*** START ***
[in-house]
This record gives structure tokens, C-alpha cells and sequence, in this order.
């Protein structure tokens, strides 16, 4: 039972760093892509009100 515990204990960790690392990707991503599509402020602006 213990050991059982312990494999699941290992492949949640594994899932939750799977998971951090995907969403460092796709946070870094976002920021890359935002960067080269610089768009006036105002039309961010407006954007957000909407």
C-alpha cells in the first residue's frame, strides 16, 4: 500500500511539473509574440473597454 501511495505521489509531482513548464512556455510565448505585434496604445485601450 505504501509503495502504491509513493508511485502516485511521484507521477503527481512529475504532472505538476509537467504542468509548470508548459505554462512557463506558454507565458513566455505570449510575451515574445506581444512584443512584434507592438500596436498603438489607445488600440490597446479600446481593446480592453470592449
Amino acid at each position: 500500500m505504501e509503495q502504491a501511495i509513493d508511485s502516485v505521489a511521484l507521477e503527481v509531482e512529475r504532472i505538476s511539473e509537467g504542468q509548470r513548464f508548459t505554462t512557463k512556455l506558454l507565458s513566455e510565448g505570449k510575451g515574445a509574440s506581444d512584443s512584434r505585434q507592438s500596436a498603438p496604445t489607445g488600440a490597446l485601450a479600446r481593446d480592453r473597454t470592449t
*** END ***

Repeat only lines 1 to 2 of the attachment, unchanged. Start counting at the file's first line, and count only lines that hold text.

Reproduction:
[in-house]
This record gives structure tokens, C-alpha cells and sequence, in this order.